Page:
Assuming you have already taken into consideration a suitable location (factoring in sunlight exposure), the area will need a few essential preparations. Cacti thrive in soil that has a good level of drainage. Many gardens fail to offer such qualities unless you provide a purpose-built area. When planting cacti outdoors, a raised bed is the best way to ensure they thrive.

Raised beds should be between 20–30cm above the ground level and filled with a fast-draining soil mix. Ideally, a combination of sharp sand, compost, and pea gravel works best. Water will enter the soil then drain away, preventing the roots from becoming overly saturated.



Yes, cacti still need regular watering, despite their usual, naturally hot and barren growing environment. Nonetheless, too much of a good thing will inflict cacti with the dreaded root rot. However, there are a few techniques growers can practice if they are worried about giving too much water.

Water should be poured a little at a time. Allow the water to collect on the surface of the soil before draining away after a few seconds. If the water is slow to drain away, stop watering! This is a sign that the earth is saturated. If water collects and doesn't drain away at all, you may need to consider repotting the plant to prevent the onset of root rot.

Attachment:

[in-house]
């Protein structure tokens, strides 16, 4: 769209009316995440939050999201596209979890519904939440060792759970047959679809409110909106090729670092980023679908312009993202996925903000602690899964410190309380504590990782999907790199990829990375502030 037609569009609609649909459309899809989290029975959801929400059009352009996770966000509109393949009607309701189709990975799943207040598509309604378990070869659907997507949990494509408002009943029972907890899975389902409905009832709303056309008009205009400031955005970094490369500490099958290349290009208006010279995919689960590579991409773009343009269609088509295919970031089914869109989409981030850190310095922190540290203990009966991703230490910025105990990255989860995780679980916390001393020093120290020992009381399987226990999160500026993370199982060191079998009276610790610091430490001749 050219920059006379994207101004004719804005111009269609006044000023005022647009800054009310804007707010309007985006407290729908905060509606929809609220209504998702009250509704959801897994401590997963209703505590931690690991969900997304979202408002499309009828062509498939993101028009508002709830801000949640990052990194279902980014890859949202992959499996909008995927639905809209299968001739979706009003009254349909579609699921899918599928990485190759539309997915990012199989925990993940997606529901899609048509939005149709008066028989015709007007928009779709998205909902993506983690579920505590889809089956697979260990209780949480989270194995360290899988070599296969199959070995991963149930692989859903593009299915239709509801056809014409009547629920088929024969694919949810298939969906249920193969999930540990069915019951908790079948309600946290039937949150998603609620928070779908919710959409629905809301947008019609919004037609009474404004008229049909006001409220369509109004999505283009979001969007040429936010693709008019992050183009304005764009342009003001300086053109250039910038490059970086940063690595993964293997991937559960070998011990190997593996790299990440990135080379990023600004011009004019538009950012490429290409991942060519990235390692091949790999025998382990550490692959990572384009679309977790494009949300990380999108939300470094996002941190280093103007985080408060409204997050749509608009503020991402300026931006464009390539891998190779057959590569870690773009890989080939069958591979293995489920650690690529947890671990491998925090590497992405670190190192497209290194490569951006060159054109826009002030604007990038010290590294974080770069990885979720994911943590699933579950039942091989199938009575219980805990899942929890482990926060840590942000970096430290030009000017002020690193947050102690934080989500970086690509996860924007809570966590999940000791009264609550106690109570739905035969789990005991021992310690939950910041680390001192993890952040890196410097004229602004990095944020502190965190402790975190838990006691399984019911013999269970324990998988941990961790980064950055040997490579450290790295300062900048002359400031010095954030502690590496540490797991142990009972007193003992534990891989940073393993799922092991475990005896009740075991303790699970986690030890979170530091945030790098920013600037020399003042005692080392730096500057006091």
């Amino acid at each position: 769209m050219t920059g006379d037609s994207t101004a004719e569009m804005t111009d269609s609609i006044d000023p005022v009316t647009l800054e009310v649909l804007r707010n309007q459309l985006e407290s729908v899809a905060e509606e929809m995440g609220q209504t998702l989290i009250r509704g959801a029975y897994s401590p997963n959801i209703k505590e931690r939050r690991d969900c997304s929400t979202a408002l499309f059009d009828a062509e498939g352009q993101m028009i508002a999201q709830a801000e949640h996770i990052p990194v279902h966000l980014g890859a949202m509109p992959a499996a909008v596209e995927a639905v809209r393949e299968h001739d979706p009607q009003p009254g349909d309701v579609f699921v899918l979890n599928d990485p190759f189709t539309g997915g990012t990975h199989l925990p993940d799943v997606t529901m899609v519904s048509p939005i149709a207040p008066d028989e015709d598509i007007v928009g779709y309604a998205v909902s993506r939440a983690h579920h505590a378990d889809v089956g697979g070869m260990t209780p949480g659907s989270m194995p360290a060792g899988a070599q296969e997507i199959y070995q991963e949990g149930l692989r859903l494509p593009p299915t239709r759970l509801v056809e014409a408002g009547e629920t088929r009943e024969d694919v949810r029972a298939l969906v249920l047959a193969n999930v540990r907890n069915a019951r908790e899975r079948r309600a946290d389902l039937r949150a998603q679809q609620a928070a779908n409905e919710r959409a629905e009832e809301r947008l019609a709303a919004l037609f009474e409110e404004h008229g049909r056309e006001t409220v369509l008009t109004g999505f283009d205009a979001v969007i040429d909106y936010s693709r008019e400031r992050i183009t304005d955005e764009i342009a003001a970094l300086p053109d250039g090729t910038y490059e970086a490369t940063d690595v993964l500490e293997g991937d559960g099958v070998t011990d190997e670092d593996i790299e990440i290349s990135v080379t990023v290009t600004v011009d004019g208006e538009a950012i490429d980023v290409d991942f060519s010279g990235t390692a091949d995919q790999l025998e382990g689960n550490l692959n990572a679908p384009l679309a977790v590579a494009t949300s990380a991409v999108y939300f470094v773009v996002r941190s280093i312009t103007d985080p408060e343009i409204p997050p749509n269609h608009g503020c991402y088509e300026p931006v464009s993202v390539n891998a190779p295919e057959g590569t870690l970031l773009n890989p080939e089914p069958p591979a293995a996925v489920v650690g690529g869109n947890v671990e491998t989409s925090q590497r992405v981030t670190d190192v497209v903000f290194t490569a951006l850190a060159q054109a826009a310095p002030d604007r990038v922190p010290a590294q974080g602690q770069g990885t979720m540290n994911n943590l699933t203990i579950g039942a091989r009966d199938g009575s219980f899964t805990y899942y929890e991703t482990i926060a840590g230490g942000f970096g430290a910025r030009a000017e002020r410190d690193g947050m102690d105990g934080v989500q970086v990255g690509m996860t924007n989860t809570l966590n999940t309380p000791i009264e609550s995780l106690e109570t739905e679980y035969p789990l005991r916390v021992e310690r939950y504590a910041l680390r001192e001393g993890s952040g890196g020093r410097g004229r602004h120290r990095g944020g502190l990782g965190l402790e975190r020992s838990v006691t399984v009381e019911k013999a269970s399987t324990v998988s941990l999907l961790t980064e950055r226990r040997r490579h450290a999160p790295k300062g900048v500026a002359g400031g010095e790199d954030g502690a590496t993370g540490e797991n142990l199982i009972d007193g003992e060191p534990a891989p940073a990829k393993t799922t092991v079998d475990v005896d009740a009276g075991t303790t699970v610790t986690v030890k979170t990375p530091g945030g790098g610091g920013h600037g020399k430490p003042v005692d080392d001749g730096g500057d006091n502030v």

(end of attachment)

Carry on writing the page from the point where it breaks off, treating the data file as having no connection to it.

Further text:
Drip trays also offer a fantastic means of controlling water intake for your cactus. By watering the plant from the bottom, rather than the top, roots will automatically absorb the water they need, nothing more, nothing less. Finally, each cactus will vary in how thirsty they are. Aim to water every 2–3 days or adjust once you have a feel for how much water your cactus needs.


The Root System Will Eventually Outgrow The Pot

Back to our point about pot size. The root system of a cactus will eventually fill the container it is planted in (as long as you adhere to the correct sizing). If a plant is left too long after reaching the limits of its container, it will become root bound, preventing efficient uptake of water and essential nutrients.

You needn’t panic, typical cacti, including the San Pedro and Peruvian torch, take up to 2–4 years before becoming root bound. At the very least, review your plant annually to establish if repotting is needed. If it is, refer back to tip number 3 for the right size container.